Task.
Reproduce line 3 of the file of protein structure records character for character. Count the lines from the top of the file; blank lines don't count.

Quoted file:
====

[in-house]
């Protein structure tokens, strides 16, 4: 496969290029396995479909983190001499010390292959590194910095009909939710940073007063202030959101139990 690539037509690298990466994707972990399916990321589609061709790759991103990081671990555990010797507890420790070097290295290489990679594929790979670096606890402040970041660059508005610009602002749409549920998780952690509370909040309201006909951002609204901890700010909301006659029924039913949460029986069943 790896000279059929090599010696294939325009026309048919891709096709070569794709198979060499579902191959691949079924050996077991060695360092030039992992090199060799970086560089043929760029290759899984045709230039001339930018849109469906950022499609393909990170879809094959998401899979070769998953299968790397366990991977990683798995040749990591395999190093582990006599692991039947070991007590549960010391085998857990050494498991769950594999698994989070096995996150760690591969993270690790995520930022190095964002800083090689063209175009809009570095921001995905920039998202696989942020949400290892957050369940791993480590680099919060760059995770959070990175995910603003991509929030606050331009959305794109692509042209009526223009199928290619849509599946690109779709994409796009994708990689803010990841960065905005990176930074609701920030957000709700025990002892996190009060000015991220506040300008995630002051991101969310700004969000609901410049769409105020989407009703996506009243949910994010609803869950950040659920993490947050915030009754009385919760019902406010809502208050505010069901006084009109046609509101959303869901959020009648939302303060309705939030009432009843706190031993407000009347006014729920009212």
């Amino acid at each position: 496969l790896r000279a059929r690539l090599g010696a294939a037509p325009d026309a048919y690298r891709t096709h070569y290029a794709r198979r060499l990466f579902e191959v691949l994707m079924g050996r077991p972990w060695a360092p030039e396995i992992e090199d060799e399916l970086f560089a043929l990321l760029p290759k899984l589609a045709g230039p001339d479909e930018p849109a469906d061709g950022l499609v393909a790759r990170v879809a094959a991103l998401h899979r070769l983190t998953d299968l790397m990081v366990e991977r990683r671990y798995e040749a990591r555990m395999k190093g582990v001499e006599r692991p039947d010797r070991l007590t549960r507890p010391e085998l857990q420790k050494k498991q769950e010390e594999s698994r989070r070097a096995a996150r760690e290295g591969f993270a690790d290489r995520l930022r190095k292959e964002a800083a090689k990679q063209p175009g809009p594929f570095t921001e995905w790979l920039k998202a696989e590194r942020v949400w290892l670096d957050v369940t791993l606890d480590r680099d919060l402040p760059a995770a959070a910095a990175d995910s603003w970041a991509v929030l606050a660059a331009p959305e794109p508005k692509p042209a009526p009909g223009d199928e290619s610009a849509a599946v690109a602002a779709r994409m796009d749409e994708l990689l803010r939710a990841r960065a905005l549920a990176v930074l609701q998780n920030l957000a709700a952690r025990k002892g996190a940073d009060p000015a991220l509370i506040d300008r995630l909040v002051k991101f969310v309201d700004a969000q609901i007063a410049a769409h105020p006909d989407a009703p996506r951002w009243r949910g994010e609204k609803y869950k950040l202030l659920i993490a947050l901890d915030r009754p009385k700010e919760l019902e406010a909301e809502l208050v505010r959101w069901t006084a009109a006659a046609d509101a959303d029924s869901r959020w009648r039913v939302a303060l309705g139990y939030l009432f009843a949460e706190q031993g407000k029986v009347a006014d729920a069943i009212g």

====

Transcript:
């Amino acid at each position: 496969l790896r000279a059929r690539l090599g010696a294939a037509p325009d026309a048919y690298r891709t096709h070569y290029a794709r198979r060499l990466f579902e191959v691949l994707m079924g050996r077991p972990w060695a360092p030039e396995i992992e090199d060799e399916l970086f560089a043929l990321l760029p290759k899984l589609a045709g230039p001339d479909e930018p849109a469906d061709g950022l499609v393909a790759r990170v879809a094959a991103l998401h899979r070769l983190t998953d299968l790397m990081v366990e991977r990683r671990y798995e040749a990591r555990m395999k190093g582990v001499e006599r692991p039947d010797r070991l007590t549960r507890p010391e085998l857990q420790k050494k498991q769950e010390e594999s698994r989070r070097a096995a996150r760690e290295g591969f993270a690790d290489r995520l930022r190095k292959e964002a800083a090689k990679q063209p175009g809009p594929f570095t921001e995905w790979l920039k998202a696989e590194r942020v949400w290892l670096d957050v369940t791993l606890d480590r680099d919060l402040p760059a995770a959070a910095a990175d995910s603003w970041a991509v929030l606050a660059a331009p959305e794109p508005k692509p042209a009526p009909g223009d199928e290619s610009a849509a599946v690109a602002a779709r994409m796009d749409e994708l990689l803010r939710a990841r960065a905005l549920a990176v930074l609701q998780n920030l957000a709700a952690r025990k002892g996190a940073d009060p000015a991220l509370i506040d300008r995630l909040v002051k991101f969310v309201d700004a969000q609901i007063a410049a769409h105020p006909d989407a009703p996506r951002w009243r949910g994010e609204k609803y869950k950040l202030l659920i993490a947050l901890d915030r009754p009385k700010e919760l019902e406010a909301e809502l208050v505010r959101w069901t006084a009109a006659a046609d509101a959303d029924s869901r959020w009648r039913v939302a303060l309705g139990y939030l009432f009843a949460e706190q031993g407000k029986v009347a006014d729920a069943i009212g």